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User Name Thread Name Subject Posted
Canberra Chris Rocks of Bawn - Meaning? (138* d) RE: ROCKS OF BAWN - MEANING? 11 Dec 03

Thanks for the thread on a song I love. The last two years I have sung a solo with piano accompaniment in a concert mainly of choirs. Out of missionary zeal I do a folk song in uncompromising sean nos style, having a sensitive pianist who can improvise around it. It has to be a 'big' song to carry it. The first was Carrickfergus, this year's was Rocks of Bawn. (Next year - Spencer the Rover).

I had taken the Clancy Brothers' 'bawn = white' at face value, thanks for the other ideas. I can add that as a digger archaeologist, as well acquainted with soils as a cyclist with inclines, digging 'clay with flints' or flinty chalk with a trowel gives a wrist-jarring insight into ploughing 'the rocks of bawn'.

The feel of the meaning is unmistakeable. My audience were mainly public servants, and I told them that workers in bureaucracies these days well know such feelings! And 'plough the rocks of bawn' is much more poetic than 'push shit uphill'.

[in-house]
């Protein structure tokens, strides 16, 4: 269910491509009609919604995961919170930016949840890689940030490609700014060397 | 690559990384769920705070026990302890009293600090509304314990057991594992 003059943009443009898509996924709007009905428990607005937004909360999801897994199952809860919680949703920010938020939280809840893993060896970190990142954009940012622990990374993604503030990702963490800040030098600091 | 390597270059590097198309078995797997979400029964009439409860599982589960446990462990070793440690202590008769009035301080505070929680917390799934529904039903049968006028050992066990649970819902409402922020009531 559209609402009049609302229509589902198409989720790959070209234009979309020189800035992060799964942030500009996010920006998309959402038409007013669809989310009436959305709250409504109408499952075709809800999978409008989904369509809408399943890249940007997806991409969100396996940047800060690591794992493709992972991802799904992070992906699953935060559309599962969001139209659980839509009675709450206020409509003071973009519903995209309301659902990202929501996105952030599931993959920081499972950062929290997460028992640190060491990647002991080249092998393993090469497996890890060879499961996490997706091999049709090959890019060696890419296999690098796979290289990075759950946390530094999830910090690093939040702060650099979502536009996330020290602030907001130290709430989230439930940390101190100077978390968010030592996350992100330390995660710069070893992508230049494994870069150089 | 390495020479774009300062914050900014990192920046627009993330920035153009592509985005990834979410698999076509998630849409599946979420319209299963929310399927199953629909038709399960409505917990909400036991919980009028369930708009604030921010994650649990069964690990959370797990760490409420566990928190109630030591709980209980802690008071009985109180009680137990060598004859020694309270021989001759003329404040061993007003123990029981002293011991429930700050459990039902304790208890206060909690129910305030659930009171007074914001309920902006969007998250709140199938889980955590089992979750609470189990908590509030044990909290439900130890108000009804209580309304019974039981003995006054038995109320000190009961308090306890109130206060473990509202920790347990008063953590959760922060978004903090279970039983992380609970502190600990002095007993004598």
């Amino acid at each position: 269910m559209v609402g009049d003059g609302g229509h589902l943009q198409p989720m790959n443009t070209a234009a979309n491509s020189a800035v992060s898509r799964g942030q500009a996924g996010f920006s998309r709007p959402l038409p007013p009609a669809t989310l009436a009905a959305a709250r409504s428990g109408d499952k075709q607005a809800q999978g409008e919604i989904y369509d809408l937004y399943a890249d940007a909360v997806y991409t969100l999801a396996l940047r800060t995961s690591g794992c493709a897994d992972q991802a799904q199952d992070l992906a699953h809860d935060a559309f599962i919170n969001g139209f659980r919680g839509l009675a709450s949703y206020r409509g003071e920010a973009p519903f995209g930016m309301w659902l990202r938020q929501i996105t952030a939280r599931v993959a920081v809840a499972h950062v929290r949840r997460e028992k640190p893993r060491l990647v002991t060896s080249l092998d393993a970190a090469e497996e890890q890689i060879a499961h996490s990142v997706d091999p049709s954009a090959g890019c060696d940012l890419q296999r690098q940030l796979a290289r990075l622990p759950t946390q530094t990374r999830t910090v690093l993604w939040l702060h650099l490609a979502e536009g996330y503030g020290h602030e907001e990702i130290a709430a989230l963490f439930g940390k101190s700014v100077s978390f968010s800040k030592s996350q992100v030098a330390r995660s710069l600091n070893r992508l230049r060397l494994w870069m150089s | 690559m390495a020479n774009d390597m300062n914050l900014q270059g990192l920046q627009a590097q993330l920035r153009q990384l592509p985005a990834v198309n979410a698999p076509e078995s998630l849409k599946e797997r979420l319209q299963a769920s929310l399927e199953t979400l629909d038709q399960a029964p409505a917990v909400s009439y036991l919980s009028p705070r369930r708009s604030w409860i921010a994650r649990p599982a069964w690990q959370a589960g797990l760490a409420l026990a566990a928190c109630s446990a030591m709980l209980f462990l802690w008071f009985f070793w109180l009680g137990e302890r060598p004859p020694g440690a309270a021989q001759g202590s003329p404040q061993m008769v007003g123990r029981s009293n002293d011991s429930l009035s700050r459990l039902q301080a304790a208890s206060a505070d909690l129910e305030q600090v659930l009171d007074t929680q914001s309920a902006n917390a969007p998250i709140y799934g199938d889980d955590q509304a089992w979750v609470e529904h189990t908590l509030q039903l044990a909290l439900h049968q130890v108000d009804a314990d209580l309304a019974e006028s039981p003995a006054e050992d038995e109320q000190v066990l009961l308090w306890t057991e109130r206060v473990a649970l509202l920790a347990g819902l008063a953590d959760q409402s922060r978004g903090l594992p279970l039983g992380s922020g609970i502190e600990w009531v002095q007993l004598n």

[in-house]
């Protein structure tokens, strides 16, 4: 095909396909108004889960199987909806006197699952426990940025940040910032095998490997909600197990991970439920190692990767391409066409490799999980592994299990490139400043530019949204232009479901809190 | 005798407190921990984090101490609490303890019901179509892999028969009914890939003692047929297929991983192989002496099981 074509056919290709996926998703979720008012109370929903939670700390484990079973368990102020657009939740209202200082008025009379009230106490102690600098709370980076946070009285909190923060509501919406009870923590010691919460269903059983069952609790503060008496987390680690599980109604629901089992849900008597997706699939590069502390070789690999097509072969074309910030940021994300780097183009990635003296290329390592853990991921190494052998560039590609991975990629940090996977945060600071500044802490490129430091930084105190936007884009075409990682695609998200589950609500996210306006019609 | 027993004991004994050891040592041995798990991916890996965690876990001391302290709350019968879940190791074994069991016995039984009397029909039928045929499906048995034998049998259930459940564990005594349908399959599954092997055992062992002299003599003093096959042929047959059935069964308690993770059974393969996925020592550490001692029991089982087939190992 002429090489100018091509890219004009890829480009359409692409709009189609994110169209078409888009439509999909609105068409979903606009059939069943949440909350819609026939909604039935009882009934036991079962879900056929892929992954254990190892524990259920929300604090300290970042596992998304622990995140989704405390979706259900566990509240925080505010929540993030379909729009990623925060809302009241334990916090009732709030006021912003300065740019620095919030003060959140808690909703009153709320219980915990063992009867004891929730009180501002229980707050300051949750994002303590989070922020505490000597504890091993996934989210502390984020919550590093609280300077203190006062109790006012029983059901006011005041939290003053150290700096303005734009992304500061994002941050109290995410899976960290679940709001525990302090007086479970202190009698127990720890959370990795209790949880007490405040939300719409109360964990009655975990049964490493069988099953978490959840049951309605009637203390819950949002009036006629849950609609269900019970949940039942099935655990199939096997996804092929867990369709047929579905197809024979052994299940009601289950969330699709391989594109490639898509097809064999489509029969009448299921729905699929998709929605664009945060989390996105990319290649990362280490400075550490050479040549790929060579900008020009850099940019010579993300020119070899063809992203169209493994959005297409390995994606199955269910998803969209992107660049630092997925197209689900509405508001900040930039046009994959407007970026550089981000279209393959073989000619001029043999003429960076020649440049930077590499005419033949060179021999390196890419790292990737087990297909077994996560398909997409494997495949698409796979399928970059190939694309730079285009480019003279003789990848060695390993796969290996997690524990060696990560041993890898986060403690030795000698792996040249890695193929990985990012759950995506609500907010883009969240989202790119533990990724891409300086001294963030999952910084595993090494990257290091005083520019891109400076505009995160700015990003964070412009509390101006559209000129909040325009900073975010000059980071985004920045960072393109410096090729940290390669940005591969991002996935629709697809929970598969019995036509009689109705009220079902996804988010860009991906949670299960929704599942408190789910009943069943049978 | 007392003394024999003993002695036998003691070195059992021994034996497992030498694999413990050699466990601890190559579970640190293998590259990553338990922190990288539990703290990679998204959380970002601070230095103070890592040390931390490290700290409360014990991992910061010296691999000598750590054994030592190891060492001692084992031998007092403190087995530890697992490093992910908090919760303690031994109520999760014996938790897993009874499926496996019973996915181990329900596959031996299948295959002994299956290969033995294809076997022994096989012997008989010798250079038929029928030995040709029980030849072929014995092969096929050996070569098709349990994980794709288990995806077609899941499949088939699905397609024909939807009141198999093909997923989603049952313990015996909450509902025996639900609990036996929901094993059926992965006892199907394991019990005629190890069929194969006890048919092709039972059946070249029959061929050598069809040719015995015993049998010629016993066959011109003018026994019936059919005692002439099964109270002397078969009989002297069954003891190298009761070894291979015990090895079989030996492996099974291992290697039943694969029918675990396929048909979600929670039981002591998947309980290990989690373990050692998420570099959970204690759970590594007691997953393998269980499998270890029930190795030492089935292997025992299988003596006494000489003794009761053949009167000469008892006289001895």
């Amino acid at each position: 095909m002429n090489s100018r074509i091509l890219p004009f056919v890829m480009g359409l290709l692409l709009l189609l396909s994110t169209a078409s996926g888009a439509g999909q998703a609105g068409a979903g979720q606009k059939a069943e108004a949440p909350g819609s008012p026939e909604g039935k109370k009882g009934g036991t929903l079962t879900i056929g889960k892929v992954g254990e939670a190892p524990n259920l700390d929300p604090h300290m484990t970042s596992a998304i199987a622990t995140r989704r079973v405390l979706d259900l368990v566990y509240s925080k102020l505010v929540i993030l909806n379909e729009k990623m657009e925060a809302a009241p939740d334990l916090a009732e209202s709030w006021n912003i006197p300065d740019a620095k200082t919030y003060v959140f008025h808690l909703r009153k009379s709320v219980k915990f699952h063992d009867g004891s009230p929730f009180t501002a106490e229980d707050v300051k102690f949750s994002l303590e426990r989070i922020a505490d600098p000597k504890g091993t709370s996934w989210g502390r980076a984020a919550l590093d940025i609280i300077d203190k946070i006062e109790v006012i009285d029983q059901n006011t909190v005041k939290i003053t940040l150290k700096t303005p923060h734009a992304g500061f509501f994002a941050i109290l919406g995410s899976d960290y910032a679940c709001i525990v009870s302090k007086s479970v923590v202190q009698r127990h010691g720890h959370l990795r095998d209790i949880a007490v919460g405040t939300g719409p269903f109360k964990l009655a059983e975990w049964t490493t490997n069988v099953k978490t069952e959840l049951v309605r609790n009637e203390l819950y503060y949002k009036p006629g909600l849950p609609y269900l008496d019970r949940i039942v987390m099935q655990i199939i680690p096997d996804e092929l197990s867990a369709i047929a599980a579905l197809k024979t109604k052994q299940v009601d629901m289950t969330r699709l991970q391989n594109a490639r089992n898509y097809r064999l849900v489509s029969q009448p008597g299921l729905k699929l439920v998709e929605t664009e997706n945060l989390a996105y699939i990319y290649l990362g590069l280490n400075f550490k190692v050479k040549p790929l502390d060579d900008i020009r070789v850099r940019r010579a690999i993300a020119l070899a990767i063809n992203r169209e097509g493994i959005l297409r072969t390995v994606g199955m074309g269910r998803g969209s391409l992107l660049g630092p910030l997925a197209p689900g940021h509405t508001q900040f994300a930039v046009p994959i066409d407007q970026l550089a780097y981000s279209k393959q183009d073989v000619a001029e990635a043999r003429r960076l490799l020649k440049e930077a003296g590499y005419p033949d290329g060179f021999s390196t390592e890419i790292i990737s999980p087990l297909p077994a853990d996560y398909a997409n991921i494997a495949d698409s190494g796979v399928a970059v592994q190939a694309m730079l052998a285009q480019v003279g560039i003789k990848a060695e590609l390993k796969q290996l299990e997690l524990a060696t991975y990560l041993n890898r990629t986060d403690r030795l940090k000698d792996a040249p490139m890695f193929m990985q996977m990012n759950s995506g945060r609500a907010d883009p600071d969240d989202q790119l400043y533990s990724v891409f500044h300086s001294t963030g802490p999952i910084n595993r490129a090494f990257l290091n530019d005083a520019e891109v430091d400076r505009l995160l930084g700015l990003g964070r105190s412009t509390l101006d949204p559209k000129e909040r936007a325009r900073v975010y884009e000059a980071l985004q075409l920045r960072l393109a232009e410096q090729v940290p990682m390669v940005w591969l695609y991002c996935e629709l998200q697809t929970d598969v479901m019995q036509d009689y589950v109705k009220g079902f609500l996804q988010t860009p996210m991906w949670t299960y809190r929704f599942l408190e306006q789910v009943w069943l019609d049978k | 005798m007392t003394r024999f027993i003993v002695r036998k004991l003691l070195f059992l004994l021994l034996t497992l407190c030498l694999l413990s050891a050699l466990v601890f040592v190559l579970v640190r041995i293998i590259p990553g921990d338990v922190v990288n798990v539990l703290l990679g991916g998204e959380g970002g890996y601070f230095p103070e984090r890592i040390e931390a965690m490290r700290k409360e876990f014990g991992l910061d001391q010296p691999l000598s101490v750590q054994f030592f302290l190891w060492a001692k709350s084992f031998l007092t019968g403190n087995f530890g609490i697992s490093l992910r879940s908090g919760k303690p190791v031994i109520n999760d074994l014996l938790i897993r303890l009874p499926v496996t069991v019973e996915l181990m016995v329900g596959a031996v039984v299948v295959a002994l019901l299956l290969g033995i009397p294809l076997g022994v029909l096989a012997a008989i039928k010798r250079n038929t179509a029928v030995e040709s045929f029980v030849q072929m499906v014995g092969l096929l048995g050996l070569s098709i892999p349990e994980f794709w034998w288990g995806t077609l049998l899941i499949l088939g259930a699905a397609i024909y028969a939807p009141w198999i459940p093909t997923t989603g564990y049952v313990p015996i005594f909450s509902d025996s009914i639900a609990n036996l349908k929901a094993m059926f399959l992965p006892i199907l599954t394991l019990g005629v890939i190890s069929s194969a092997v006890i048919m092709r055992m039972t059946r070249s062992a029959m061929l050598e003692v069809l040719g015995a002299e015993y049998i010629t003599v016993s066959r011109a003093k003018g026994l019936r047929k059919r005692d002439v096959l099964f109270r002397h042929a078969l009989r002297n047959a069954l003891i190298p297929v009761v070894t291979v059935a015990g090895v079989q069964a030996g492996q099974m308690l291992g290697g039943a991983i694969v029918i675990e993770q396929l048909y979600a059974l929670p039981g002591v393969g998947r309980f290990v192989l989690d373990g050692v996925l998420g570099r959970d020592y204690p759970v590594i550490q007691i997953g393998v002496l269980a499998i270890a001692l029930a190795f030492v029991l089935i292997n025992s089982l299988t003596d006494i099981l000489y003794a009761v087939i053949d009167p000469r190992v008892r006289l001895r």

From the internal contradictions and changes of topic in the song, like the apparent switch of identity of Sweeney from the labourer to the hiring farmer, I take this as likely to be a hybrid song, where bits of two or three songs have collided and stuck together. Sometimes by happy accident this results in strongly evocative lyrics, as it mimics the way our minds wander, and the 'not quite fitting' of life itself.

Art has occasionally got close to this, as in the mad aria from Lucia di Lammermoor, or Ophelia's mad speech in Hamlet. But the supreme example of accidental genius is Carrickfergus. The Mudcat thread on the origin of this song, with its detective work and stunning revelations, is a very great document. Print it off (in its two parts) and read it to the end in a long, slow bath.


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